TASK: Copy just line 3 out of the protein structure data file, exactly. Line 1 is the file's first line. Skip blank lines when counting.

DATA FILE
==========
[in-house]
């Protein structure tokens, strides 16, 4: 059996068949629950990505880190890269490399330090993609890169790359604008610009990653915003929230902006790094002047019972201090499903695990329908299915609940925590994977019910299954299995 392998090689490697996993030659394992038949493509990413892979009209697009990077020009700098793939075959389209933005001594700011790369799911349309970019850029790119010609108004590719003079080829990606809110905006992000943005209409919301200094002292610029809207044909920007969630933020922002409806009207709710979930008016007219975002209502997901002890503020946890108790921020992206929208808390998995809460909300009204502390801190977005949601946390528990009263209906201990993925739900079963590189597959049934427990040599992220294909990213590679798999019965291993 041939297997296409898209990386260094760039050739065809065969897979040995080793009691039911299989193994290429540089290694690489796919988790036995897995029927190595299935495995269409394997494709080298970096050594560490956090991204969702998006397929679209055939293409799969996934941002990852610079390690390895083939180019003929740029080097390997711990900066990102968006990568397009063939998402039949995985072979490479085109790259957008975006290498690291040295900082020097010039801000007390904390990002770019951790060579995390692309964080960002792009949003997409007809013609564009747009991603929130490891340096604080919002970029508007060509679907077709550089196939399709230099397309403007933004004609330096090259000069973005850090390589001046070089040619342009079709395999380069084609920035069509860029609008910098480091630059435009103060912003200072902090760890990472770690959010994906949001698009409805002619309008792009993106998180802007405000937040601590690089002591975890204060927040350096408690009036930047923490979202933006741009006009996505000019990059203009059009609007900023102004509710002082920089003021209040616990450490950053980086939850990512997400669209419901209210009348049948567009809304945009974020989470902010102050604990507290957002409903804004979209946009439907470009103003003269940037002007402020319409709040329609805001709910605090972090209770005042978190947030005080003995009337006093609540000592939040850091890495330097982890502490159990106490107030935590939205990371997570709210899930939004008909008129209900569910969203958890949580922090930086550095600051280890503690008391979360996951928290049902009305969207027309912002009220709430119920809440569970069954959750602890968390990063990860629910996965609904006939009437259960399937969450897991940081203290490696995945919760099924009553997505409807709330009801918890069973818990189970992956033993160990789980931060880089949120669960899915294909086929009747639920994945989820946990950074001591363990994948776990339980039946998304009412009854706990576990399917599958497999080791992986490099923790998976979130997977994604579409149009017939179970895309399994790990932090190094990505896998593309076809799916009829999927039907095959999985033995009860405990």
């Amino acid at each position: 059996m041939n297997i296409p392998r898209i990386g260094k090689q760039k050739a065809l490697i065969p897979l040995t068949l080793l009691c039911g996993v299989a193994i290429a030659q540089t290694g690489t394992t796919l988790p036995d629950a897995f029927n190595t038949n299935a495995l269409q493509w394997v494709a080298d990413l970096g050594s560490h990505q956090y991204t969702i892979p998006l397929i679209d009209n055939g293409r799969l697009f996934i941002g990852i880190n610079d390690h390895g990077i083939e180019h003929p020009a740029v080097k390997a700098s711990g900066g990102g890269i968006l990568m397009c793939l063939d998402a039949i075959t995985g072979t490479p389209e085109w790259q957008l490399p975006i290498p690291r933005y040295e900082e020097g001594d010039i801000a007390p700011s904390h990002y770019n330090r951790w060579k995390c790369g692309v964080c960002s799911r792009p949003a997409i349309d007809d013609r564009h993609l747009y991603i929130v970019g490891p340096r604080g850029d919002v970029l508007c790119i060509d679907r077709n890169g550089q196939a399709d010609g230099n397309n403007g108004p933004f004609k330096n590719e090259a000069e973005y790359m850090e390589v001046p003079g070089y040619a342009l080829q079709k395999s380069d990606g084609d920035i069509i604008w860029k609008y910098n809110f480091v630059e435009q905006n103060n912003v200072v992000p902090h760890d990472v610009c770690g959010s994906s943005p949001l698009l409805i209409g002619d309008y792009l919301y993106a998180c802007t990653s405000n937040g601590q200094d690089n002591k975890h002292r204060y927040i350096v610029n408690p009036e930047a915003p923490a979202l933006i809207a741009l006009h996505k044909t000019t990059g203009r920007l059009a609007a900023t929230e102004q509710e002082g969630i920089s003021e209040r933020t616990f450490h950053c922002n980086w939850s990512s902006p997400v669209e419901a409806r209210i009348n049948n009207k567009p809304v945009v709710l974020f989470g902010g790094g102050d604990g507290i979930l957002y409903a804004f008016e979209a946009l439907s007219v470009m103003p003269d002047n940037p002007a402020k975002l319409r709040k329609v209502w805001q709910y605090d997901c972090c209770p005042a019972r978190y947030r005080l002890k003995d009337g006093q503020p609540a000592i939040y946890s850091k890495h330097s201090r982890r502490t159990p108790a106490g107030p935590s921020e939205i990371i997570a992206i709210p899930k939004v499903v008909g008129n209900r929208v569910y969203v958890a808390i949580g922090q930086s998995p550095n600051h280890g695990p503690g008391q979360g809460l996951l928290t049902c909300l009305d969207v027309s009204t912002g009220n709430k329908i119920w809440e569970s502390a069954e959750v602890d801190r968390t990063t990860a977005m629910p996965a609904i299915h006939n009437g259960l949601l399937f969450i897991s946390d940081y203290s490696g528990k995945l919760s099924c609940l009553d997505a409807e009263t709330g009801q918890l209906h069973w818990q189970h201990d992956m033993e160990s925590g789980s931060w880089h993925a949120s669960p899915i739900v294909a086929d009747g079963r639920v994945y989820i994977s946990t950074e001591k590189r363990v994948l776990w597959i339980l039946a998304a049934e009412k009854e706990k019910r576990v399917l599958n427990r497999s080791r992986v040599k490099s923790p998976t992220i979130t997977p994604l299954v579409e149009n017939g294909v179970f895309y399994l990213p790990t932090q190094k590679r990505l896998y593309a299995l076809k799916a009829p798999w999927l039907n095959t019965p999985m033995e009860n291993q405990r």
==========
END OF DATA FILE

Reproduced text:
């Amino acid at each position: 059996m041939n297997i296409p392998r898209i990386g260094k090689q760039k050739a065809l490697i065969p897979l040995t068949l080793l009691c039911g996993v299989a193994i290429a030659q540089t290694g690489t394992t796919l988790p036995d629950a897995f029927n190595t038949n299935a495995l269409q493509w394997v494709a080298d990413l970096g050594s560490h990505q956090y991204t969702i892979p998006l397929i679209d009209n055939g293409r799969l697009f996934i941002g990852i880190n610079d390690h390895g990077i083939e180019h003929p020009a740029v080097k390997a700098s711990g900066g990102g890269i968006l990568m397009c793939l063939d998402a039949i075959t995985g072979t490479p389209e085109w790259q957008l490399p975006i290498p690291r933005y040295e900082e020097g001594d010039i801000a007390p700011s904390h990002y770019n330090r951790w060579k995390c790369g692309v964080c960002s799911r792009p949003a997409i349309d007809d013609r564009h993609l747009y991603i929130v970019g490891p340096r604080g850029d919002v970029l508007c790119i060509d679907r077709n890169g550089q196939a399709d010609g230099n397309n403007g108004p933004f004609k330096n590719e090259a000069e973005y790359m850090e390589v001046p003079g070089y040619a342009l080829q079709k395999s380069d990606g084609d920035i069509i604008w860029k609008y910098n809110f480091v630059e435009q905006n103060n912003v200072v992000p902090h760890d990472v610009c770690g959010s994906s943005p949001l698009l409805i209409g002619d309008y792009l919301y993106a998180c802007t990653s405000n937040g601590q200094d690089n002591k975890h002292r204060y927040i350096v610029n408690p009036e930047a915003p923490a979202l933006i809207a741009l006009h996505k044909t000019t990059g203009r920007l059009a609007a900023t929230e102004q509710e002082g969630i920089s003021e209040r933020t616990f450490h950053c922002n980086w939850s990512s902006p997400v669209e419901a409806r209210i009348n049948n009207k567009p809304v945009v709710l974020f989470g902010g790094g102050d604990g507290i979930l957002y409903a804004f008016e979209a946009l439907s007219v470009m103003p003269d002047n940037p002007a402020k975002l319409r709040k329609v209502w805001q709910y605090d997901c972090c209770p005042a019972r978190y947030r005080l002890k003995d009337g006093q503020p609540a000592i939040y946890s850091k890495h330097s201090r982890r502490t159990p108790a106490g107030p935590s921020e939205i990371i997570a992206i709210p899930k939004v499903v008909g008129n209900r929208v569910y969203v958890a808390i949580g922090q930086s998995p550095n600051h280890g695990p503690g008391q979360g809460l996951l928290t049902c909300l009305d969207v027309s009204t912002g009220n709430k329908i119920w809440e569970s502390a069954e959750v602890d801190r968390t990063t990860a977005m629910p996965a609904i299915h006939n009437g259960l949601l399937f969450i897991s946390d940081y203290s490696g528990k995945l919760s099924c609940l009553d997505a409807e009263t709330g009801q918890l209906h069973w818990q189970h201990d992956m033993e160990s925590g789980s931060w880089h993925a949120s669960p899915i739900v294909a086929d009747g079963r639920v994945y989820i994977s946990t950074e001591k590189r363990v994948l776990w597959i339980l039946a998304a049934e009412k009854e706990k019910r576990v399917l599958n427990r497999s080791r992986v040599k490099s923790p998976t992220i979130t997977p994604l299954v579409e149009n017939g294909v179970f895309y399994l990213p790990t932090q190094k590679r990505l896998y593309a299995l076809k799916a009829p798999w999927l039907n095959t019965p999985m033995e009860n291993q405990r």